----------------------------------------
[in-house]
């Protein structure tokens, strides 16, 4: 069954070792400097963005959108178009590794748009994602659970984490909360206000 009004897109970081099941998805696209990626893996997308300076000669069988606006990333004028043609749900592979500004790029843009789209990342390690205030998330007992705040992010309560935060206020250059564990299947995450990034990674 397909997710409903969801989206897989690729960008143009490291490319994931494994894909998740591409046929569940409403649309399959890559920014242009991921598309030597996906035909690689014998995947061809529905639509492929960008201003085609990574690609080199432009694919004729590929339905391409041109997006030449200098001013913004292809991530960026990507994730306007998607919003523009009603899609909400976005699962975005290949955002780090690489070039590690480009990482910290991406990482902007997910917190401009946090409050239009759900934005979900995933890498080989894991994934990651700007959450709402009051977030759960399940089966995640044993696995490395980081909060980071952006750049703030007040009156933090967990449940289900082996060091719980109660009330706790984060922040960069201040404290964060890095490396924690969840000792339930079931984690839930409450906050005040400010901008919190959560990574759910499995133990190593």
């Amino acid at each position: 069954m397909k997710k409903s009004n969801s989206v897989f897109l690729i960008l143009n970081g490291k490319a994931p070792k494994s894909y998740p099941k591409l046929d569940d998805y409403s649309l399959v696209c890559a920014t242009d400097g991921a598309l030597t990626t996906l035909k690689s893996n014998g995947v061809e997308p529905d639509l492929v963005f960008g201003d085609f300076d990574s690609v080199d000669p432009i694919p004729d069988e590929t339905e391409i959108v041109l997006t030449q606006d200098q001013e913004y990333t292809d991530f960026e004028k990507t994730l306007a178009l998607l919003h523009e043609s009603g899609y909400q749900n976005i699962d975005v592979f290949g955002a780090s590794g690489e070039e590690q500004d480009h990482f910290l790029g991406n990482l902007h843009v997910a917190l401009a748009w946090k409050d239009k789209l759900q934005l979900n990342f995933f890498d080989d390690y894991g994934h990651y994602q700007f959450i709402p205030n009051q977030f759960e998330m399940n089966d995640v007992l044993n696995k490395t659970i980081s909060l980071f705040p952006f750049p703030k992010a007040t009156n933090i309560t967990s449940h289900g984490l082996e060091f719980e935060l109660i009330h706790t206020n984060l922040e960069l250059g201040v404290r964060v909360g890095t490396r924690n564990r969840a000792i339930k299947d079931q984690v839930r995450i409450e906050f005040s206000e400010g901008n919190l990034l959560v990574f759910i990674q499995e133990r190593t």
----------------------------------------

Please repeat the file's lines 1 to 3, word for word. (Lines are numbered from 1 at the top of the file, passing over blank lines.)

[in-house]
């Protein structure tokens, strides 16, 4: 069954070792400097963005959108178009590794748009994602659970984490909360206000 009004897109970081099941998805696209990626893996997308300076000669069988606006990333004028043609749900592979500004790029843009789209990342390690205030998330007992705040992010309560935060206020250059564990299947995450990034990674 397909997710409903969801989206897989690729960008143009490291490319994931494994894909998740591409046929569940409403649309399959890559920014242009991921598309030597996906035909690689014998995947061809529905639509492929960008201003085609990574690609080199432009694919004729590929339905391409041109997006030449200098001013913004292809991530960026990507994730306007998607919003523009009603899609909400976005699962975005290949955002780090690489070039590690480009990482910290991406990482902007997910917190401009946090409050239009759900934005979900995933890498080989894991994934990651700007959450709402009051977030759960399940089966995640044993696995490395980081909060980071952006750049703030007040009156933090967990449940289900082996060091719980109660009330706790984060922040960069201040404290964060890095490396924690969840000792339930079931984690839930409450906050005040400010901008919190959560990574759910499995133990190593």
């Amino acid at each position: 069954m397909k997710k409903s009004n969801s989206v897989f897109l690729i960008l143009n970081g490291k490319a994931p070792k494994s894909y998740p099941k591409l046929d569940d998805y409403s649309l399959v696209c890559a920014t242009d400097g991921a598309l030597t990626t996906l035909k690689s893996n014998g995947v061809e997308p529905d639509l492929v963005f960008g201003d085609f300076d990574s690609v080199d000669p432009i694919p004729d069988e590929t339905e391409i959108v041109l997006t030449q606006d200098q001013e913004y990333t292809d991530f960026e004028k990507t994730l306007a178009l998607l919003h523009e043609s009603g899609y909400q749900n976005i699962d975005v592979f290949g955002a780090s590794g690489e070039e590690q500004d480009h990482f910290l790029g991406n990482l902007h843009v997910a917190l401009a748009w946090k409050d239009k789209l759900q934005l979900n990342f995933f890498d080989d390690y894991g994934h990651y994602q700007f959450i709402p205030n009051q977030f759960e998330m399940n089966d995640v007992l044993n696995k490395t659970i980081s909060l980071f705040p952006f750049p703030k992010a007040t009156n933090i309560t967990s449940h289900g984490l082996e060091f719980e935060l109660i009330h706790t206020n984060l922040e960069l250059g201040v404290r964060v909360g890095t490396r924690n564990r969840a000792i339930k299947d079931q984690v839930r995450i409450e906050f005040s206000e400010g901008n919190l990034l959560v990574f759910i990674q499995e133990r190593t």